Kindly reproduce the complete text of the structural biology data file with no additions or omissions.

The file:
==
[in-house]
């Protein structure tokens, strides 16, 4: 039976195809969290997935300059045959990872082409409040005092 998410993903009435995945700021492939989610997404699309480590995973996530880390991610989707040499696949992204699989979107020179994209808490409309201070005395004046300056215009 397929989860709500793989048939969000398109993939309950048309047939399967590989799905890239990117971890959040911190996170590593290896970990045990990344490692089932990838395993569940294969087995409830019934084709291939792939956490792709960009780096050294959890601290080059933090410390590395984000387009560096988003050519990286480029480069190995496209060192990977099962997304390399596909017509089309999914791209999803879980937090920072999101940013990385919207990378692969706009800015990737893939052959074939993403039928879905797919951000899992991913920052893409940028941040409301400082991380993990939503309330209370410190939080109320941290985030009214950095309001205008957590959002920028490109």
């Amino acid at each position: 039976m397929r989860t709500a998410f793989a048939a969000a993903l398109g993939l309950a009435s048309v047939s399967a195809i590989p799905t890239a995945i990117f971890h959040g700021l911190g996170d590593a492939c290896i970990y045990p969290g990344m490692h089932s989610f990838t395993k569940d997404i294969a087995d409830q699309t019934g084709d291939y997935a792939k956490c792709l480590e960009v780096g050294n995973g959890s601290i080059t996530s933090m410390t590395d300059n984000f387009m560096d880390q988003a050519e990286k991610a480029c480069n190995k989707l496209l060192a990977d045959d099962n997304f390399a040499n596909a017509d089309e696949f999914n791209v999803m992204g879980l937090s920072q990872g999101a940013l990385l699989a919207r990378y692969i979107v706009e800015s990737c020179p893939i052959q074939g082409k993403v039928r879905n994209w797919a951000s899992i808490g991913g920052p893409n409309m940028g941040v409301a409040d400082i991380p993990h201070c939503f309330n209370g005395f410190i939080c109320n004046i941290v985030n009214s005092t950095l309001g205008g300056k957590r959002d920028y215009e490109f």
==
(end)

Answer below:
[in-house]
């Protein structure tokens, strides 16, 4: 039976195809969290997935300059045959990872082409409040005092 998410993903009435995945700021492939989610997404699309480590995973996530880390991610989707040499696949992204699989979107020179994209808490409309201070005395004046300056215009 397929989860709500793989048939969000398109993939309950048309047939399967590989799905890239990117971890959040911190996170590593290896970990045990990344490692089932990838395993569940294969087995409830019934084709291939792939956490792709960009780096050294959890601290080059933090410390590395984000387009560096988003050519990286480029480069190995496209060192990977099962997304390399596909017509089309999914791209999803879980937090920072999101940013990385919207990378692969706009800015990737893939052959074939993403039928879905797919951000899992991913920052893409940028941040409301400082991380993990939503309330209370410190939080109320941290985030009214950095309001205008957590959002920028490109």
């Amino acid at each position: 039976m397929r989860t709500a998410f793989a048939a969000a993903l398109g993939l309950a009435s048309v047939s399967a195809i590989p799905t890239a995945i990117f971890h959040g700021l911190g996170d590593a492939c290896i970990y045990p969290g990344m490692h089932s989610f990838t395993k569940d997404i294969a087995d409830q699309t019934g084709d291939y997935a792939k956490c792709l480590e960009v780096g050294n995973g959890s601290i080059t996530s933090m410390t590395d300059n984000f387009m560096d880390q988003a050519e990286k991610a480029c480069n190995k989707l496209l060192a990977d045959d099962n997304f390399a040499n596909a017509d089309e696949f999914n791209v999803m992204g879980l937090s920072q990872g999101a940013l990385l699989a919207r990378y692969i979107v706009e800015s990737c020179p893939i052959q074939g082409k993403v039928r879905n994209w797919a951000s899992i808490g991913g920052p893409n409309m940028g941040v409301a409040d400082i991380p993990h201070c939503f309330n209370g005395f410190i939080c109320n004046i941290v985030n009214s005092t950095l309001g205008g300056k957590r959002d920028y215009e490109f």